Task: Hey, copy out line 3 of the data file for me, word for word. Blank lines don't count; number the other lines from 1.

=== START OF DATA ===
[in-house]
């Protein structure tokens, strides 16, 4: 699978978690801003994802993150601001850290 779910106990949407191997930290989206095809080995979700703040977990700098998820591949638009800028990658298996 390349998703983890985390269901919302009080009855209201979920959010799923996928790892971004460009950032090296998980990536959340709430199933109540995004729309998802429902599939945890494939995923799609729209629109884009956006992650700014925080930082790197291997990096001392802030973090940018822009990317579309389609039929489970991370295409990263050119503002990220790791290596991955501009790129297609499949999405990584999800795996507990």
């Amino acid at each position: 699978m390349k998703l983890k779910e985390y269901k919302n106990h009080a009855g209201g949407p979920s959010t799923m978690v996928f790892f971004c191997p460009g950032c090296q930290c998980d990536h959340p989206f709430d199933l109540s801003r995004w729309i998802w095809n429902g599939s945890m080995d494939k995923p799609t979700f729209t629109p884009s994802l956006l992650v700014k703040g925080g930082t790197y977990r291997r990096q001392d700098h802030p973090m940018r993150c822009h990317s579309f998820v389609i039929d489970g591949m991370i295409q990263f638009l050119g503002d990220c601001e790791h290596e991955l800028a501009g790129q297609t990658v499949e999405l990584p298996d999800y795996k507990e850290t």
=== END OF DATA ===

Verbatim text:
């Amino acid at each position: 699978m390349k998703l983890k779910e985390y269901k919302n106990h009080a009855g209201g949407p979920s959010t799923m978690v996928f790892f971004c191997p460009g950032c090296q930290c998980d990536h959340p989206f709430d199933l109540s801003r995004w729309i998802w095809n429902g599939s945890m080995d494939k995923p799609t979700f729209t629109p884009s994802l956006l992650v700014k703040g925080g930082t790197y977990r291997r990096q001392d700098h802030p973090m940018r993150c822009h990317s579309f998820v389609i039929d489970g591949m991370i295409q990263f638009l050119g503002d990220c601001e790791h290596e991955l800028a501009g790129q297609t990658v499949e999405l990584p298996d999800y795996k507990e850290t």